Jews in Israel and around the world are justified in questioning the motives of the United Nations due to its historic antipathy to the State of Israel. To date, 223 UN resolutions have been submitted against Israel, far more than against any other nation in the world including those with abysmal human rights records. Only six resolutions have been passed against the murderous Assad regime in Syria that is responsible for the death of 500,000 men, women and children. On the same morning that UNSC Resolution 2334 came to a vote, the UNSC could not agree to stem the flow of arms to the murderous South Sudanese regime. And UN Secretary General Ban Ki-Moon has acknowledged that the UN has passed a disproportionately high number of resolutions against Israel.
UN Security Council Resolution 2334 has released a firestorm of criticism by the Israeli government and leaders in the American Jewish community against the United Nations and the Obama Administration for its abstention in the vote. This is the first time in recent years that the United States has not vetoed a UNSC resolution against Israeli policies, primarily because nothing in the resolution conflicts with long-standing American policy held by successive administrations.
The resolution condemns Jewish settlements in the West Bank as illegal as defined by UN Resolution 242. Following the vote, American UN Ambassador Samantha Powers noted that part of the rationale for the US abstention was Israel’s continuing commitment to what the international community regards as illegal settlement expansion:
“Israel has advanced plans for more than 2,600 new settlement units. Yet rather than dismantling these and other settler outposts, which are illegal even under Israeli law, now there is new legislation advancing in the Israeli Knesset that would legalize most of the outposts – a factor that propelled the decision by this resolution’s sponsors to bring it before the Council.”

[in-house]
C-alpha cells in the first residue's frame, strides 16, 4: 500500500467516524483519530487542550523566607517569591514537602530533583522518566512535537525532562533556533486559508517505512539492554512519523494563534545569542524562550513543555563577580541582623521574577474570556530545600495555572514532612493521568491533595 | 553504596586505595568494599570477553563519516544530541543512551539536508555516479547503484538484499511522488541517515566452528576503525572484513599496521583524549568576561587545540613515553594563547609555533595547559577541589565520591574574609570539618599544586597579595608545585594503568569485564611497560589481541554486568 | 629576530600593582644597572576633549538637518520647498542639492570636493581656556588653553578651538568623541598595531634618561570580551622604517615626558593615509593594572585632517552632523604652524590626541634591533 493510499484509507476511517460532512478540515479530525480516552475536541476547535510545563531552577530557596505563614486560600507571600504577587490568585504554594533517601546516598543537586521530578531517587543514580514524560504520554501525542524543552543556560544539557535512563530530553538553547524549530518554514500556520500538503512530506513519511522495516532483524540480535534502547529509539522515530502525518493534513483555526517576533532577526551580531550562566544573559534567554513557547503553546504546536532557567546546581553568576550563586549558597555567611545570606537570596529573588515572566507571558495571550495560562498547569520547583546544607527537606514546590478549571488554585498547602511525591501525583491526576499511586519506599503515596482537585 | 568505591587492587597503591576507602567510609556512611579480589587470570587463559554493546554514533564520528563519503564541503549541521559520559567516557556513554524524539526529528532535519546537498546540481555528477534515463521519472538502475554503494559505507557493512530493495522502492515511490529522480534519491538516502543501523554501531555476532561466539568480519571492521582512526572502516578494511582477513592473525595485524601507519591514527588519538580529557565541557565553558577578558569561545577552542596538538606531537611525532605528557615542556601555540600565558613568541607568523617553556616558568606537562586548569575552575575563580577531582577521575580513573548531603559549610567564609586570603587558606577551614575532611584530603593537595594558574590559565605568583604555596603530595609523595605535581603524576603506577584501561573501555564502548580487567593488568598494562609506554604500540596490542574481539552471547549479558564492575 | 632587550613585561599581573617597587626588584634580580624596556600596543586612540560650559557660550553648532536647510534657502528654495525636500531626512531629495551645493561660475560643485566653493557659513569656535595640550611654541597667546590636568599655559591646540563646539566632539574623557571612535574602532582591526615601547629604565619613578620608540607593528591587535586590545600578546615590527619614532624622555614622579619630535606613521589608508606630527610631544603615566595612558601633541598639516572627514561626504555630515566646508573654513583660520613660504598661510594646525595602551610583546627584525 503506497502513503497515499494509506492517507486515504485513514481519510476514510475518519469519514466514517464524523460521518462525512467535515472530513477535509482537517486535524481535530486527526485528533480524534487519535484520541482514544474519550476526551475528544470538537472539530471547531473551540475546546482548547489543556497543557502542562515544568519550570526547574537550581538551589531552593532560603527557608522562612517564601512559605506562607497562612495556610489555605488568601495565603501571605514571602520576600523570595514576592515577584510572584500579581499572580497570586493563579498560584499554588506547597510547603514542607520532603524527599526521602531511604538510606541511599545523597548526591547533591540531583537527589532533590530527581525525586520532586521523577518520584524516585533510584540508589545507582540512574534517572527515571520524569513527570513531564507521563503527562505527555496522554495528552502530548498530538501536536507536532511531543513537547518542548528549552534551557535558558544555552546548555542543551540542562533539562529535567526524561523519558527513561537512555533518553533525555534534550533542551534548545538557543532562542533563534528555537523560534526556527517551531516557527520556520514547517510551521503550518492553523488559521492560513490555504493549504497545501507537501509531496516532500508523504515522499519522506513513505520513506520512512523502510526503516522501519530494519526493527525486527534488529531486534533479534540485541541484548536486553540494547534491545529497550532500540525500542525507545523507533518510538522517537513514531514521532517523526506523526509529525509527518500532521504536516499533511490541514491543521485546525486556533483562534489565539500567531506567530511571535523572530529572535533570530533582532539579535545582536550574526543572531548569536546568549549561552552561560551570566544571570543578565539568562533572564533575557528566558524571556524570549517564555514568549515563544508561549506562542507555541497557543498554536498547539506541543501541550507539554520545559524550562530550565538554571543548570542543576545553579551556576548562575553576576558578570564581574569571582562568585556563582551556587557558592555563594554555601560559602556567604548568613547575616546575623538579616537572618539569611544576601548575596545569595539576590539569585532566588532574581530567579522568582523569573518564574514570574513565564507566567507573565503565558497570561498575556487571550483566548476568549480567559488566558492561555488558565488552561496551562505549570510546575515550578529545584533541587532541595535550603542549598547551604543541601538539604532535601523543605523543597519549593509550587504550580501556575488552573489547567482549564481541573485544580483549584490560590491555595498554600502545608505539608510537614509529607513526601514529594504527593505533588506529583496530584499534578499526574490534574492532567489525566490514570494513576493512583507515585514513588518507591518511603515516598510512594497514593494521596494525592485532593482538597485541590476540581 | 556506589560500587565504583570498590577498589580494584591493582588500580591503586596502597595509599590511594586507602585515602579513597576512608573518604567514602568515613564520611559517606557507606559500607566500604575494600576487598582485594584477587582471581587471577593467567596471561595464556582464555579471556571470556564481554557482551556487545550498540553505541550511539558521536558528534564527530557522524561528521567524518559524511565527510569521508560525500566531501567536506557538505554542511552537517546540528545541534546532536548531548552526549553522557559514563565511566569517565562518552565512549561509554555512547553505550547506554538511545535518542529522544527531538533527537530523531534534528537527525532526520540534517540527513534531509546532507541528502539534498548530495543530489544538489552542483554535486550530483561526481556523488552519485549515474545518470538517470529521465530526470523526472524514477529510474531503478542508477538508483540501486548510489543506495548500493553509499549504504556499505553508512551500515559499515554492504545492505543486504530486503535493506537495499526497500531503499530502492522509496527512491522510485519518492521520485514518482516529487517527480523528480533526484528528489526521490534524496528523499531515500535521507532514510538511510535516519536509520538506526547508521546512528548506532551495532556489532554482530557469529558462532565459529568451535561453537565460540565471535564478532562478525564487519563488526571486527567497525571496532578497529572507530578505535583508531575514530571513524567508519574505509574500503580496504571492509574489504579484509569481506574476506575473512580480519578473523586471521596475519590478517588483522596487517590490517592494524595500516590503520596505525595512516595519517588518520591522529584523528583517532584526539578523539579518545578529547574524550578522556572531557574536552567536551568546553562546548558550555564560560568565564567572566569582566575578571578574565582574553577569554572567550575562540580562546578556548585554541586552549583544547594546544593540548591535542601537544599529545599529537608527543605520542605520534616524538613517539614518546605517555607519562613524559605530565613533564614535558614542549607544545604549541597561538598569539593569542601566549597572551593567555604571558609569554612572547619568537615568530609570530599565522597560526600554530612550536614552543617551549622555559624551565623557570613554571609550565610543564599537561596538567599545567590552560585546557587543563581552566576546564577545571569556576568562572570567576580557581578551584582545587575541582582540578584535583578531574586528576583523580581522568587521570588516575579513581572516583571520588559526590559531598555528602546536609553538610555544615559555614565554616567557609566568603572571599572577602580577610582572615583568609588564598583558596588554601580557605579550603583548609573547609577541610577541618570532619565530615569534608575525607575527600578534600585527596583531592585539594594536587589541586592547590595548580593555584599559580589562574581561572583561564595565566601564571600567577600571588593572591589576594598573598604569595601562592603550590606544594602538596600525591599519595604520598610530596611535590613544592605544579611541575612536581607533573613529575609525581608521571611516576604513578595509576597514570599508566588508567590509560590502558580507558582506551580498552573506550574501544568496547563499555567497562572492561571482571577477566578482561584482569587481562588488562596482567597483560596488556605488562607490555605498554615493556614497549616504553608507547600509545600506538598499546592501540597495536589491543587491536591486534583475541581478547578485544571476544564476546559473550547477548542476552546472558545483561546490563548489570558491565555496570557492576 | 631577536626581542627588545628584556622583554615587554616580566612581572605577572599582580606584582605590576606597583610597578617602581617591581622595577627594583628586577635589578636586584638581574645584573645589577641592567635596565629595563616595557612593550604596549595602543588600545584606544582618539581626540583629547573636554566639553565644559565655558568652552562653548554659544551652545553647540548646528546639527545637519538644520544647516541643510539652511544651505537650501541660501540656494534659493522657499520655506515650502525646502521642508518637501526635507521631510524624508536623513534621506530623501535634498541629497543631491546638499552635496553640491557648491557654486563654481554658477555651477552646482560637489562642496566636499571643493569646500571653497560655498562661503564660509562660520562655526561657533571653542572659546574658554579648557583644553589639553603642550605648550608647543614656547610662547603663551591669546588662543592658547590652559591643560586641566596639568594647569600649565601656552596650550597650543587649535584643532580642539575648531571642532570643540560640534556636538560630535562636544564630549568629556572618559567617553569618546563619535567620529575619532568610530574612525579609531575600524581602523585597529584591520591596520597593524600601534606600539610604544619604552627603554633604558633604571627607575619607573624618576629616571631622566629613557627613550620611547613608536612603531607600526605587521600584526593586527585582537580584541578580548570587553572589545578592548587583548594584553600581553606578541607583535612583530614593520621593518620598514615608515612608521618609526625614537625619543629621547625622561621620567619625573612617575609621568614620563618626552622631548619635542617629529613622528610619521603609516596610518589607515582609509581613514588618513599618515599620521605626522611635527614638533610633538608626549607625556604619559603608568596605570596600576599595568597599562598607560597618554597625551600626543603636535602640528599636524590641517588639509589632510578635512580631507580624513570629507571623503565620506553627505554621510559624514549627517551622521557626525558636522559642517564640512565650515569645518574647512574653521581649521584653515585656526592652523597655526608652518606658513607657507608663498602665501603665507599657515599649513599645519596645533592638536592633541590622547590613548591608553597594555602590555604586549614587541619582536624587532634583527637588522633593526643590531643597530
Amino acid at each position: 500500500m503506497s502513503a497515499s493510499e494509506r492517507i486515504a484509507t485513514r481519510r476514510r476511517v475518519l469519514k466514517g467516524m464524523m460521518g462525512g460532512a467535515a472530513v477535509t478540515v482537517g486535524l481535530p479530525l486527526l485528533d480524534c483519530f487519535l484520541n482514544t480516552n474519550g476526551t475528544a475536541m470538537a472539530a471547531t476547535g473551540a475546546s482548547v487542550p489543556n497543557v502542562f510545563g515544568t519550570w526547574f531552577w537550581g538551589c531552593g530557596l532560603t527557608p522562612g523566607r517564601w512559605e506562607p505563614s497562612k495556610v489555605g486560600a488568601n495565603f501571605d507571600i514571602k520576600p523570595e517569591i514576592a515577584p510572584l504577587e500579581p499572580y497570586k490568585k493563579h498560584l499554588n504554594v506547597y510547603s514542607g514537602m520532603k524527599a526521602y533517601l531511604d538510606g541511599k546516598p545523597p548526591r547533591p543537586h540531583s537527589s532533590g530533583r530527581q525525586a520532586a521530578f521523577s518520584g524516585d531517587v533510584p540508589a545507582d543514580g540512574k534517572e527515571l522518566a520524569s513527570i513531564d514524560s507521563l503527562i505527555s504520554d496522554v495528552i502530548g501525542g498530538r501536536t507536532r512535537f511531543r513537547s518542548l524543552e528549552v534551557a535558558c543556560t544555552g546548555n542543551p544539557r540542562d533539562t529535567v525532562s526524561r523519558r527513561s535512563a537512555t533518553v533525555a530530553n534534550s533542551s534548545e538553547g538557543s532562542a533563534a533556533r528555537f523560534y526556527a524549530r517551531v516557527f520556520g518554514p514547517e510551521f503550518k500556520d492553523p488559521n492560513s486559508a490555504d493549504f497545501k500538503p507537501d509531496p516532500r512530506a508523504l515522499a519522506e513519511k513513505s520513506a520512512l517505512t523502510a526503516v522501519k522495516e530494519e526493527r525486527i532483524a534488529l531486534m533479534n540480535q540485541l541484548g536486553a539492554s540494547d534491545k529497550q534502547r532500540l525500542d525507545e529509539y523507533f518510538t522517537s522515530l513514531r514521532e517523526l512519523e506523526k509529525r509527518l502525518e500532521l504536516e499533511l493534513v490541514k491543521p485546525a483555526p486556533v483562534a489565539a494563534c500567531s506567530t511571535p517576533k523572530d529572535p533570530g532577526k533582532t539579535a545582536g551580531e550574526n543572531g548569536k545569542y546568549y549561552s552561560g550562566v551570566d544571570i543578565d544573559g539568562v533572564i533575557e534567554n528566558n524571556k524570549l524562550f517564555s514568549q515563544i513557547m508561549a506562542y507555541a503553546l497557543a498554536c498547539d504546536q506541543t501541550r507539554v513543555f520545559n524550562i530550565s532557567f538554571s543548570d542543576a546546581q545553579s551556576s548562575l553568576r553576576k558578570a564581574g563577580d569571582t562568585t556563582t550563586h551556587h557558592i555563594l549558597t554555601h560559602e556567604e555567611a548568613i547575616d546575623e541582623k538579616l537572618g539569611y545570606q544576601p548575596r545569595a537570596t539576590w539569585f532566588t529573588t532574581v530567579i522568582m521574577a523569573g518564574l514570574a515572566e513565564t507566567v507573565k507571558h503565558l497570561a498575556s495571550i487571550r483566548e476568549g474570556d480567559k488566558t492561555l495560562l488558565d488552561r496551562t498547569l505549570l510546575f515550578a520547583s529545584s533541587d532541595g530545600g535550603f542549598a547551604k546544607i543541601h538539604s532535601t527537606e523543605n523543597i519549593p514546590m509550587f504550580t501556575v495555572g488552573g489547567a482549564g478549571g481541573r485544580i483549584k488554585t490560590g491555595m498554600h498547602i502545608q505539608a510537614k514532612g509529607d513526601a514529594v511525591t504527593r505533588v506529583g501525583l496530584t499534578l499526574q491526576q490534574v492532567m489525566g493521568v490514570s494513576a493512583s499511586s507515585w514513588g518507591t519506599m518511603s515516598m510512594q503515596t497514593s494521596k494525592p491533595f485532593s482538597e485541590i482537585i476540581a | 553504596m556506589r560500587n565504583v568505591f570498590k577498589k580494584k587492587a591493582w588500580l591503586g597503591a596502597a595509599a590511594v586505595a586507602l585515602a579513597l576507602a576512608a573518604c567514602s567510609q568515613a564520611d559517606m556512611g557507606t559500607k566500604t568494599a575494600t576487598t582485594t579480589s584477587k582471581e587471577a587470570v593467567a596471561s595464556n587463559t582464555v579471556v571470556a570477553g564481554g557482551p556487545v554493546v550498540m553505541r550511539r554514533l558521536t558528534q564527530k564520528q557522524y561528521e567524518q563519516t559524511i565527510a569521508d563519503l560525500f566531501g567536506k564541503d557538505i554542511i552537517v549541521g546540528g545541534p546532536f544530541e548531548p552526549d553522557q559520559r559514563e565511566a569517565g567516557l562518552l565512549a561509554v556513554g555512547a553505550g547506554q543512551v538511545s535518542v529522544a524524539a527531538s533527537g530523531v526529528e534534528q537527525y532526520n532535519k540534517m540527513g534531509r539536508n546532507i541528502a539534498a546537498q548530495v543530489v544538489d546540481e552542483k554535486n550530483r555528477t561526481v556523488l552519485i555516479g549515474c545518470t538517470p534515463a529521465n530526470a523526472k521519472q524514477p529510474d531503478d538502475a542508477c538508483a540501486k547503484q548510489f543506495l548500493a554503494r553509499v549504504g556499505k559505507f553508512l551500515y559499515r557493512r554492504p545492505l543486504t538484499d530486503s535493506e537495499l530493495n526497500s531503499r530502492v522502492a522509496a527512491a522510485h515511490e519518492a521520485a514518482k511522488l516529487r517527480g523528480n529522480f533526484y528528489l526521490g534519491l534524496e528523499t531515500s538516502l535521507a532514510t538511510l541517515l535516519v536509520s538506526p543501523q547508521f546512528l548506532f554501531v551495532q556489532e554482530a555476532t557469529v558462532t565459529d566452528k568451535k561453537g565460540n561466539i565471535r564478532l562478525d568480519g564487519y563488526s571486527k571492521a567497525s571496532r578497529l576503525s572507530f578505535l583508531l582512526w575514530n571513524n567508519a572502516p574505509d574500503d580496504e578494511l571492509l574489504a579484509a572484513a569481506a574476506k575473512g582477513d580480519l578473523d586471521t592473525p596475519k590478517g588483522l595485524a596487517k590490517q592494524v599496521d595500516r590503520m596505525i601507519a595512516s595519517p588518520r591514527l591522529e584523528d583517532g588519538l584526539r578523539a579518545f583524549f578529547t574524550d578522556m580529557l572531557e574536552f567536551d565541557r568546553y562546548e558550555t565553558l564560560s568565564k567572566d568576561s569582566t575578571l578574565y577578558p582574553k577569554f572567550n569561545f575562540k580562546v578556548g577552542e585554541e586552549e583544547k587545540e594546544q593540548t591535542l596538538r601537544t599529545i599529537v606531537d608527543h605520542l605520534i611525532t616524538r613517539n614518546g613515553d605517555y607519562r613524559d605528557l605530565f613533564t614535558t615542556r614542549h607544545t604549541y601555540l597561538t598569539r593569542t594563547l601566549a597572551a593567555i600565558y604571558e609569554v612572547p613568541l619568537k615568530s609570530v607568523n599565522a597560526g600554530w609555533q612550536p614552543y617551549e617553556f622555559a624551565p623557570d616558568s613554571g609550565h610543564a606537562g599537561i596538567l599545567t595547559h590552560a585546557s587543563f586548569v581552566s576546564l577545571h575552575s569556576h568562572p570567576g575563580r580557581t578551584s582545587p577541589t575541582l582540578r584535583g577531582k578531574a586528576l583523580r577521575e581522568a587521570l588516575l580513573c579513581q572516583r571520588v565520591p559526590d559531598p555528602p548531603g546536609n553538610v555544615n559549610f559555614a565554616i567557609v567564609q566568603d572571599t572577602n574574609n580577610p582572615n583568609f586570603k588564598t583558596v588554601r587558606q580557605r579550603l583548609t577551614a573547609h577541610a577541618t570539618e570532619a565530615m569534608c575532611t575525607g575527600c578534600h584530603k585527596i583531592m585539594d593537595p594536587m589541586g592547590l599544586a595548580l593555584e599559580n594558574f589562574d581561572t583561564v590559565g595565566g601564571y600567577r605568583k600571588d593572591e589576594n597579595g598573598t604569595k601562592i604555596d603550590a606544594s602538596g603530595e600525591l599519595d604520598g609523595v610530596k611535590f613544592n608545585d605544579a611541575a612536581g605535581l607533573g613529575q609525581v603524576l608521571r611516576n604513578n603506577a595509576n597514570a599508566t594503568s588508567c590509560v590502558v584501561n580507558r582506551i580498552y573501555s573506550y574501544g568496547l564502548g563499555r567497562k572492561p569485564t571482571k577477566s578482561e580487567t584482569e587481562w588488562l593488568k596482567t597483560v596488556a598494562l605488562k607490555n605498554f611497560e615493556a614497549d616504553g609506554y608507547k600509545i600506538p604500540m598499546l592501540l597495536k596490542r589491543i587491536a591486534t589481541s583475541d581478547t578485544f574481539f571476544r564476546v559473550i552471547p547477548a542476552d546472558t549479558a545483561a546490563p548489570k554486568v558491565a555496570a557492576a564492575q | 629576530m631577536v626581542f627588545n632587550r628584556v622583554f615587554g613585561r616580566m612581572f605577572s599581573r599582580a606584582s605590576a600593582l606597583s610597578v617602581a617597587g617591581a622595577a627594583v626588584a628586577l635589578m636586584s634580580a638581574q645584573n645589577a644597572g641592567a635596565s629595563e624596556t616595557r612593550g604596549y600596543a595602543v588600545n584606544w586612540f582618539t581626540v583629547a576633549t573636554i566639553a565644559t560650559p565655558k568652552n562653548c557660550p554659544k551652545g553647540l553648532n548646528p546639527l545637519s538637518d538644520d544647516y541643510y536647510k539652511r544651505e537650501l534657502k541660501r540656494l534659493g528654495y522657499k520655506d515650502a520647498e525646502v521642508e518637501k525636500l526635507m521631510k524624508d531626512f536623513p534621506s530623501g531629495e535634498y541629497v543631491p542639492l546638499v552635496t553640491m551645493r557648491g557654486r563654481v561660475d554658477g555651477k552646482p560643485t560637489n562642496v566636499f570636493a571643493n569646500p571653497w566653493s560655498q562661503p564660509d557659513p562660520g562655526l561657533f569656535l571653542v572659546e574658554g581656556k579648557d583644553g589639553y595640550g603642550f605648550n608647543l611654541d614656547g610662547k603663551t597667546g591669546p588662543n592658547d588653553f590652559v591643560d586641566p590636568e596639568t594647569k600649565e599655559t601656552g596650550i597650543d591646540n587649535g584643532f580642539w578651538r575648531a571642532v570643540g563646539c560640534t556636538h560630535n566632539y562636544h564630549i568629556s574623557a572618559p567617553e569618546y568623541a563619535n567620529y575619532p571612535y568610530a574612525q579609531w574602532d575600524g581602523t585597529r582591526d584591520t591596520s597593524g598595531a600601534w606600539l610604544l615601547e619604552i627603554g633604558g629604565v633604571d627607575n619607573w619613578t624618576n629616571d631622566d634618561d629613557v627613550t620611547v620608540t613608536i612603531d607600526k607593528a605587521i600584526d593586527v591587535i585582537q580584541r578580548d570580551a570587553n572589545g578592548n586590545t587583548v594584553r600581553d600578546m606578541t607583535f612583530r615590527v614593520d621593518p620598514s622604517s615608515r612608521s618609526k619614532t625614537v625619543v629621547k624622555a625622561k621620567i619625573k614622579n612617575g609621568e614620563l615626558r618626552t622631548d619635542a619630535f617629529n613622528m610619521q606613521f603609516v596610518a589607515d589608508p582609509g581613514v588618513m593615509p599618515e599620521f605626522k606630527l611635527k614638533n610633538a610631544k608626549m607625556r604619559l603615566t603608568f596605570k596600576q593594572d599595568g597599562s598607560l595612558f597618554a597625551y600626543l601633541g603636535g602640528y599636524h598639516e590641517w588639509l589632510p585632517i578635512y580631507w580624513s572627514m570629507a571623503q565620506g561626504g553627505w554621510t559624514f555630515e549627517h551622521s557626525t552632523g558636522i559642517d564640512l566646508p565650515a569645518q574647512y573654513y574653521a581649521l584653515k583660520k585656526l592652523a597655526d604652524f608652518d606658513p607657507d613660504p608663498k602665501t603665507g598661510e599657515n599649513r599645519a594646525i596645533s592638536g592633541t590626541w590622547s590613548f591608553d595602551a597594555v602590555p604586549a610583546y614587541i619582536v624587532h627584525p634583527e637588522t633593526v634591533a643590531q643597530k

However, the resolution does not distinguish between settlements inside the West Bank, in the large settlement blocks, in the Jerusalem neighborhoods, and in the Old City, all of which were taken in Israel’s war of self-defense in 1967.
A distinction in these different areas must be the subject for negotiation between the parties and not in the context of UN and other international resolutions.
As time has passed without a resolution of the conflict, ARZA has become increasingly concerned that the two sides’ polarization, hostility and lack of trust will diminish the possibility of a two-state solution.
Whereas Palestinians charge that the settlement enterprise is the principal obstacle in the way of establishing a Palestinian State alongside Israel in the West Bank, Israelis suspect that the Palestinians will never be willing to accept the legitimacy of a Jewish state nor live peacefully alongside Israel.
Palestinian suspicions and lack of trust towards Israel are buttressed by statements made by a number of Ministers in the Netanyahu government who have called for continual settlement expansion, annexation of the West Bank, legalization of heretofore illegal settlement outposts, and opposition to a two-state solution.
Israelis suspect Palestinian intentions because the Palestinians have refused all past efforts to negotiate a peace agreement with Israel and now refuse to sit down without conditions with Israel to negotiate an end-of-conflict agreement.
ARZA worries further that the Obama administration’s abstention in this vote will encourage intensified partisan posturing over American support for Israel, rather than the continued bipartisan support for Israel among Democrats and Republicans alike.
And ARZA is deeply concerned that Prime Minister Netanyahu’s and his allies’ negative and hostile reactions against the UN Resolution, the Obama Administration, and other countries that supported it is diverting attention from the root issue. In light of the incoming US Administration’s promise to initiate epic moves in the Middle East, ill-considered policies and actions can light the region on fire.
ARZA continues to insist that a negotiated two-state solution between Israel and the Palestinians is the only option that can assure Israel’s democratic and Jewish nature, and the only way that Palestinians will achieve a state of their own.